Tumor Necrosis Factor in Alcohol Enhanced Endotoxin Liver Injury

Authors

  • Ronald Honchel,

    1. Graduate School of Toxicology, University of Kentucky Medical Center and Lexingon VA Medical Center, Lexington, Kentucky
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  • Mukunda B. Ray,

    1. the Department of Pathology, University of Cincinnati Medical Center, Cincinnati. Ohio.
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  • Luis Marsano,

    1. Departments of Medicine, University of Kentucky Medical Center and Lexingon VA Medical Center, Lexington, Kentucky
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  • Donald Cohen,

    1. Departments of Immunology, University of Kentucky Medical Center and Lexingon VA Medical Center, Lexington, Kentucky
    2. Graduate School of Toxicology, University of Kentucky Medical Center and Lexingon VA Medical Center, Lexington, Kentucky
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  • Eun Lee,

    1. Departments of Pathology, University of Kentucky Medical Center and Lexingon VA Medical Center, Lexington, Kentucky
    2. Graduate School of Toxicology, University of Kentucky Medical Center and Lexingon VA Medical Center, Lexington, Kentucky
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  • Steven Shedlofsky,

    1. Departments of Medicine, University of Kentucky Medical Center and Lexingon VA Medical Center, Lexington, Kentucky
    2. Graduate School of Toxicology, University of Kentucky Medical Center and Lexingon VA Medical Center, Lexington, Kentucky
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  • Craig J. McClain

    Corresponding author
    1. Departments of Medicine, University of Kentucky Medical Center and Lexingon VA Medical Center, Lexington, Kentucky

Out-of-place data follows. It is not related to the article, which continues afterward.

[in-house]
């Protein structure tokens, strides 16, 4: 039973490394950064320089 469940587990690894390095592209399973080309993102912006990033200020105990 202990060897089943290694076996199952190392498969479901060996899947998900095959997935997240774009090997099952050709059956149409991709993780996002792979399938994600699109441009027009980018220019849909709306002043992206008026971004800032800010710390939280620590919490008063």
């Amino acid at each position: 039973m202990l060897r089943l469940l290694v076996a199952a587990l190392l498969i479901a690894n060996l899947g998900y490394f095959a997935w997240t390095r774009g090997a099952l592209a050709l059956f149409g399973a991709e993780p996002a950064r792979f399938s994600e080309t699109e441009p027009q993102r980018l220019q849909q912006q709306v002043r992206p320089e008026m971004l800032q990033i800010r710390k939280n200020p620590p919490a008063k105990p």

2. Graduate School of Toxicology, University of Kentucky Medical Center and Lexingon VA Medical Center, Lexington, Kentucky
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  • This work was supported by the Veterans Administration and National Institute on Alcohol Abuse and Alcoholism grant No. R01AA08237.

Reprint requests: Craig J. McClain. M.D., Department of Medicine, Gastroenterology Division, 800 Rose Street, Chandler Medical Center, Lexington, KY 40536-0084.

Abstract

Endotoxin administration causes liver injury. Patients with alcoholic liver disease frequently have portal vein and systemic endotoxemia, and some investigators have suggested that endotoxin plays an etiologic role in alcoholic liver injury. Many of the metabolic effects of endotoxin are mediated by the cytokine tumor necrosis factor (TNF). It was the purpose of this study to determine whether TNF plays a role in ethanol-enhanced endotoxin liver injury. Rats were fed either a diet in which 36% of the calories were from ethanol or an isocaloric control diet. After 6 weeks, groups of 10 rats were intravenously injected with either saline, 1 mg/kg endotoxin, or 30 μg/kg of a prostaglandin E1 (PGE1) analogue + 1 mg/kg endotoxin 24 hr prior to sacrifice. Ethanol/endotoxin-treated rats had significantly higher liver enzyme levels (ALT 1064 ± 355 IU/liter, AST 2024 ± 515 IU/liter) compared with isocaloric/endotoxin controls (ALT 237 ± 54 IU/liter, AST 602 ± 80 IU/liter). Ethanol/endotoxin rats also had significantly higher peak serum TNF concentrations (992 ± 200 units/ml) compared with isocaloric/endotoxin controls (344 ± 96 units/ml). Pretreatment of ethanol/endotoxin rats with PGE1 caused significant attenuation of liver injury (ALT: 267 ± 64 IU/liter, AST 612 ± 77 IU/liter) and a diminished serum TNF response. In contrast to chronic ethanol administration, acute gavage with 2 mg/kg ethanol (30% w/v) followed by intravenous injection of 2 mg/ kg endotoxin produced significantly lower peak serum TNF concentrations (401 ± 76 units/ml) than gavage with distilled water (1152 ± 208 units/ml).

We conclude that chronic ethanol feeding enhances endotoxin-stimulated peak serum TNF concentrations, endotoxin liver injury, and pretreatment with the TNF synthesis inhibitor PGE1 attenuates this liver injury. Furthermore, acute and chronic alcohol feeding appear to have opposite effects on endotoxin stimulated serum TNF levels.

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